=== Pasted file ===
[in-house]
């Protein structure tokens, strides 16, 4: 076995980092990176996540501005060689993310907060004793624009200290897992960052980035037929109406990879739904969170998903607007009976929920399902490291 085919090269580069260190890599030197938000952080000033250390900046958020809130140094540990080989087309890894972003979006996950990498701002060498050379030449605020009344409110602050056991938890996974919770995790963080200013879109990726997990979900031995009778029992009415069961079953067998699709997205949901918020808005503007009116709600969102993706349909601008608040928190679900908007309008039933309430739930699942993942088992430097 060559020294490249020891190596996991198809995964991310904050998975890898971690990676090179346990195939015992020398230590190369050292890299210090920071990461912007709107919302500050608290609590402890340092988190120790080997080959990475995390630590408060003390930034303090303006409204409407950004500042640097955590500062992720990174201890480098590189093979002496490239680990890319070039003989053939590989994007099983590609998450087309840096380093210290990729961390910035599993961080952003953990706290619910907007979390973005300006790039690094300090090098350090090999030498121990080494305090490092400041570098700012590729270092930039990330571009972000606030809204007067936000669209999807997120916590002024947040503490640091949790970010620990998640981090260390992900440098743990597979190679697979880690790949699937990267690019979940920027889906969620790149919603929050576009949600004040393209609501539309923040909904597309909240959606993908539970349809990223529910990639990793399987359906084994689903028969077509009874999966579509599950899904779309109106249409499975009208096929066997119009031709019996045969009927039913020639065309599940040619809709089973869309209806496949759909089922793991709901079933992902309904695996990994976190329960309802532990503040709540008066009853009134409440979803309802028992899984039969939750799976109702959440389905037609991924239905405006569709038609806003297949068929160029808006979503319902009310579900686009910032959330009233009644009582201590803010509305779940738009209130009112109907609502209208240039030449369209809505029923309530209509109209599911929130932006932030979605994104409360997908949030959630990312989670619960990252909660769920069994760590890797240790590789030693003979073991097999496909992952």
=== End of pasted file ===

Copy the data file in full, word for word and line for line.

[in-house]
């Protein structure tokens, strides 16, 4: 076995980092990176996540501005060689993310907060004793624009200290897992960052980035037929109406990879739904969170998903607007009976929920399902490291 085919090269580069260190890599030197938000952080000033250390900046958020809130140094540990080989087309890894972003979006996950990498701002060498050379030449605020009344409110602050056991938890996974919770995790963080200013879109990726997990979900031995009778029992009415069961079953067998699709997205949901918020808005503007009116709600969102993706349909601008608040928190679900908007309008039933309430739930699942993942088992430097 060559020294490249020891190596996991198809995964991310904050998975890898971690990676090179346990195939015992020398230590190369050292890299210090920071990461912007709107919302500050608290609590402890340092988190120790080997080959990475995390630590408060003390930034303090303006409204409407950004500042640097955590500062992720990174201890480098590189093979002496490239680990890319070039003989053939590989994007099983590609998450087309840096380093210290990729961390910035599993961080952003953990706290619910907007979390973005300006790039690094300090090098350090090999030498121990080494305090490092400041570098700012590729270092930039990330571009972000606030809204007067936000669209999807997120916590002024947040503490640091949790970010620990998640981090260390992900440098743990597979190679697979880690790949699937990267690019979940920027889906969620790149919603929050576009949600004040393209609501539309923040909904597309909240959606993908539970349809990223529910990639990793399987359906084994689903028969077509009874999966579509599950899904779309109106249409499975009208096929066997119009031709019996045969009927039913020639065309599940040619809709089973869309209806496949759909089922793991709901079933992902309904695996990994976190329960309802532990503040709540008066009853009134409440979803309802028992899984039969939750799976109702959440389905037609991924239905405006569709038609806003297949068929160029808006979503319902009310579900686009910032959330009233009644009582201590803010509305779940738009209130009112109907609502209208240039030449369209809505029923309530209509109209599911929130932006932030979605994104409360997908949030959630990312989670619960990252909660769920069994760590890797240790590789030693003979073991097999496909992952």